Category Archives: Lifestyle

Is Happiness a Place?

photo 1I’ve watched three episodes of Bourdain’s Parts Unknown since last night and now my thoughts are consumed by food and culture.

It surprises me how much I’ve been thinking about food, culture, and the next phase of my life — in which I sell most everything I own and take up the wanderer’s lifestyle for hopefully the next five years.

I had to write a foreword for my cookbook last week and it made me more contemplative than I expected. What did I value in life? Why? What did I want more of? And I found myself echoing in the words I was writing. I too was lost “in the whizz-whizz/whoosh-whoosh pace of city life” I’d been writing about. I work too much, live too little. But I have a goal in mind: Five years abroad, and a year to go before I want it underway. The clock is ticking. The end is in sight. The race is on. Yada, yada.

Watching Bourdain wax poetic about the timeless lifestyles of Granada, Spain, or Ecuador, or Peru, or Croatia, or… It all makes me realize how far off the mark life is here in North America, or where I’ve been living. Or how I’ve been living. Life here, though, is all about the Benjamins. Or would be, if we had American currency.

With one of the most costly lifestyles in the English-speaking world, Vancouver (and therefore Victoria, where it’s only marginally cheaper) has suddenly become a struggle to live on a budget. A lot of people I know, if they can work from home and aren’t tied down, are taking the risk of living abroad. Some have made permanent ventures of it. And why not? If one can tap into a different lifestyle in a place that, after so long hamstrung in Vancouver, where life feels like a vacation because everything feels new and shiny for a year or more — well, why not? And if it’s 30–60% cheaper? Fuck, yeah.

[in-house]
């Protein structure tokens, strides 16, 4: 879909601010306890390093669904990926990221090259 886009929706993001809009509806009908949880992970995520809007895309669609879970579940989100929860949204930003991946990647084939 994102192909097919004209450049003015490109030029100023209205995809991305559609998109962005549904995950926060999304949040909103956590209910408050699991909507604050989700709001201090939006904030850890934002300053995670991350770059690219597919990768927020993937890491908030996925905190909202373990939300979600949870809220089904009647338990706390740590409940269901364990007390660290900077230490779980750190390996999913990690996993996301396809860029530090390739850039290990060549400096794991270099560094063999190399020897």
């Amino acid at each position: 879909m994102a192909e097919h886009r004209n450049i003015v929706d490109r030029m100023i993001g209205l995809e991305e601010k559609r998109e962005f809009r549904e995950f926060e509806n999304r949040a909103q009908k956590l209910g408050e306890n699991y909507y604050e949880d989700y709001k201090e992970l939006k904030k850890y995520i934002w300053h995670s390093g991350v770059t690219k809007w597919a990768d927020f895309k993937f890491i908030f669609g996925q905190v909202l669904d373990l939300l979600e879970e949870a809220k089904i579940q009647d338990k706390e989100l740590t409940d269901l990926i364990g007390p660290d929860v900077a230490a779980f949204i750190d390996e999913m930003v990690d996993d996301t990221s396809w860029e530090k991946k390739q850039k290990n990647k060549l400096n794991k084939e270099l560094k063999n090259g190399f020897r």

I understand that we have it pretty good in Canada, and that’s where our money goes, but I also think it’s pretty ethnocentric to make bold claims like “best place on Earth.” After all, there’s a lifestyle in places like Spain and Ecuador and other fantastic places where they do have long vacations every year, and they focus on life first/work last, and they celebrate real food and wine and nature, and they do it all for cheaper than we do here, while still having a nice social safety net for the citizens.

We don’t have a monopoly on lifestyles. In many places, living really is pretty good, and they’re honestly too busy living life to bother trying to sell an image of it. Here, it feels like it’s so fast-paced and distracted that we’re constantly being reminded of just how GREAT everything is and how WOW SPIFFY our world is so we don’t start questioning how ridiculous it is that we have among the least amount of vacation time in the world, with the longest hours.

It’s like that time a friend read The Secret and told me what a powerful thing it was, and I should read it, blah blah blah. And I said, “Dude. You’re not happy with your job, where you live, and your relationship is in tatters. Prove to me that The Secret works by fixing your fucked-up life and oozing happy-happy/joy-joy, and then maybe I’ll buy the book.”

If life here was so sensational and happiness was the natural byproduct of it, do you think we’d be selling Xanax and Prozac like it was going out of style? Do you think self-help books would be so endemic? If life’s so amazing here, why do we need to keep being reminded about it?

When I was living in Vancouver, I kept telling people I wasn’t happy there anymore. Everyone said I was nuts, it’s the best place on the planet. Well, I can tell you wholeheartedly that selling the dream ain’t the same as delivering the dream, and for me, Lotusland just wasn’t delivering.

photo 2But maybe I’ve just got a restless heart. This time and place, it’s not right for me. I don’t know where is, but it ain’t here, not now. Not today. I think, for me, the joy will come from looking. From going to one place and being blown away and thinking “Nothing can ever top this,” and then, boom, next town, next country — “Nothing can ever top this.”